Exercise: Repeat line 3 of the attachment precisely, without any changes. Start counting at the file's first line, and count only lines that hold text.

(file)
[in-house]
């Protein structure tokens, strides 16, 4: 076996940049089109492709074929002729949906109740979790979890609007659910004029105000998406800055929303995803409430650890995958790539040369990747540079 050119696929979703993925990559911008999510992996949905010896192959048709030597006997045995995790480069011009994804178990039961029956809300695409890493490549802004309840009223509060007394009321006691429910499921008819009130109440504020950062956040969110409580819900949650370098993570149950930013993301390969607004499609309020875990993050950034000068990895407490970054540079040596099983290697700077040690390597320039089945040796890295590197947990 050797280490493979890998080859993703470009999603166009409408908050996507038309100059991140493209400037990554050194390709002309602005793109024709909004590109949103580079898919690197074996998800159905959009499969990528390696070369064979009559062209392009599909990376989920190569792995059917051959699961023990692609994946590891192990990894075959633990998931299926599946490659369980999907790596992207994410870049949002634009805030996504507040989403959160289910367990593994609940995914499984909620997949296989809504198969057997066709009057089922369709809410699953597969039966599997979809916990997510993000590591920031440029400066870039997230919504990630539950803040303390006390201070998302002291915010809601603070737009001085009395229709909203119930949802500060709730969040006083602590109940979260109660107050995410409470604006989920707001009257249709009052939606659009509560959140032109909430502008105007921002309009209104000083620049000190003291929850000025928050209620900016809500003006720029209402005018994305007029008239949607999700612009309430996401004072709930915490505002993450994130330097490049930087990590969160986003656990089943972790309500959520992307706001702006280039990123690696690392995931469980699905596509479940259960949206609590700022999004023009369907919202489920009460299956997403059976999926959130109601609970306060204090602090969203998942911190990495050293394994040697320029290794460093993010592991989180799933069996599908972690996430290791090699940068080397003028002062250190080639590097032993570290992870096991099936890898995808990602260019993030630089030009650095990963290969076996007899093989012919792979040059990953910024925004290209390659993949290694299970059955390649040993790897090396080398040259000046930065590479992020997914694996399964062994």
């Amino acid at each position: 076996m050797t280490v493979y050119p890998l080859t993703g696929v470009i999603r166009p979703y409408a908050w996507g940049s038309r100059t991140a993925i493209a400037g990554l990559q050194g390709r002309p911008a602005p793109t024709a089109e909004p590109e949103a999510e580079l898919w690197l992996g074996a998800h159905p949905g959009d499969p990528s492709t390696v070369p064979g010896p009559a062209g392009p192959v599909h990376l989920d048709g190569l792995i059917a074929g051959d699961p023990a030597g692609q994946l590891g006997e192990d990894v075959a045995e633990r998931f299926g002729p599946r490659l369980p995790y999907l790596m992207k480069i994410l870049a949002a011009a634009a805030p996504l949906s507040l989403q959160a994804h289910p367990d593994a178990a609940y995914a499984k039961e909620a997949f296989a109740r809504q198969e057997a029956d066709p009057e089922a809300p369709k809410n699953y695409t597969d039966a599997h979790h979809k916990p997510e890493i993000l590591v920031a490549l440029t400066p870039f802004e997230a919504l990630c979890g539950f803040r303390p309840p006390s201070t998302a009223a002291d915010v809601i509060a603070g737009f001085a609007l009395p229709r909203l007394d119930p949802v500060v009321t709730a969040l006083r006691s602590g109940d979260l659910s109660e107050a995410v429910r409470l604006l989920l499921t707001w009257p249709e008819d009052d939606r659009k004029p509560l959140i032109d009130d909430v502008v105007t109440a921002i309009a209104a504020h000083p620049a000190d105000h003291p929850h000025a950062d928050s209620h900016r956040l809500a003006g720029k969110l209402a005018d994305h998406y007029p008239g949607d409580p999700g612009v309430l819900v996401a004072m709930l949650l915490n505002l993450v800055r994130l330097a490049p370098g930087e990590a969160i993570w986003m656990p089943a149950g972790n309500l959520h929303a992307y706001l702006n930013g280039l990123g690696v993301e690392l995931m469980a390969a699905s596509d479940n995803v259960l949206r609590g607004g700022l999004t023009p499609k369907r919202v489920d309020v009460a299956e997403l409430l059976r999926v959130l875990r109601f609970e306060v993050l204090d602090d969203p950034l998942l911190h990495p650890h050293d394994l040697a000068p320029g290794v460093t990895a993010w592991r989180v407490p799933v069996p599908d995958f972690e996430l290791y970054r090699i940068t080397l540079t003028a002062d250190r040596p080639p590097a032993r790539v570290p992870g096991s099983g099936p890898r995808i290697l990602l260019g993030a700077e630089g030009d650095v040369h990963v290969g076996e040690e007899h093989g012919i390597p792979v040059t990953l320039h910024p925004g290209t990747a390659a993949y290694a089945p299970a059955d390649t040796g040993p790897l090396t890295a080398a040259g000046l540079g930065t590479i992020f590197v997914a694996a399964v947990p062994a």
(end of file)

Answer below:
């Amino acid at each position: 076996m050797t280490v493979y050119p890998l080859t993703g696929v470009i999603r166009p979703y409408a908050w996507g940049s038309r100059t991140a993925i493209a400037g990554l990559q050194g390709r002309p911008a602005p793109t024709a089109e909004p590109e949103a999510e580079l898919w690197l992996g074996a998800h159905p949905g959009d499969p990528s492709t390696v070369p064979g010896p009559a062209g392009p192959v599909h990376l989920d048709g190569l792995i059917a074929g051959d699961p023990a030597g692609q994946l590891g006997e192990d990894v075959a045995e633990r998931f299926g002729p599946r490659l369980p995790y999907l790596m992207k480069i994410l870049a949002a011009a634009a805030p996504l949906s507040l989403q959160a994804h289910p367990d593994a178990a609940y995914a499984k039961e909620a997949f296989a109740r809504q198969e057997a029956d066709p009057e089922a809300p369709k809410n699953y695409t597969d039966a599997h979790h979809k916990p997510e890493i993000l590591v920031a490549l440029t400066p870039f802004e997230a919504l990630c979890g539950f803040r303390p309840p006390s201070t998302a009223a002291d915010v809601i509060a603070g737009f001085a609007l009395p229709r909203l007394d119930p949802v500060v009321t709730a969040l006083r006691s602590g109940d979260l659910s109660e107050a995410v429910r409470l604006l989920l499921t707001w009257p249709e008819d009052d939606r659009k004029p509560l959140i032109d009130d909430v502008v105007t109440a921002i309009a209104a504020h000083p620049a000190d105000h003291p929850h000025a950062d928050s209620h900016r956040l809500a003006g720029k969110l209402a005018d994305h998406y007029p008239g949607d409580p999700g612009v309430l819900v996401a004072m709930l949650l915490n505002l993450v800055r994130l330097a490049p370098g930087e990590a969160i993570w986003m656990p089943a149950g972790n309500l959520h929303a992307y706001l702006n930013g280039l990123g690696v993301e690392l995931m469980a390969a699905s596509d479940n995803v259960l949206r609590g607004g700022l999004t023009p499609k369907r919202v489920d309020v009460a299956e997403l409430l059976r999926v959130l875990r109601f609970e306060v993050l204090d602090d969203p950034l998942l911190h990495p650890h050293d394994l040697a000068p320029g290794v460093t990895a993010w592991r989180v407490p799933v069996p599908d995958f972690e996430l290791y970054r090699i940068t080397l540079t003028a002062d250190r040596p080639p590097a032993r790539v570290p992870g096991s099983g099936p890898r995808i290697l990602l260019g993030a700077e630089g030009d650095v040369h990963v290969g076996e040690e007899h093989g012919i390597p792979v040059t990953l320039h910024p925004g290209t990747a390659a993949y290694a089945p299970a059955d390649t040796g040993p790897l090396t890295a080398a040259g000046l540079g930065t590479i992020f590197v997914a694996a399964v947990p062994a």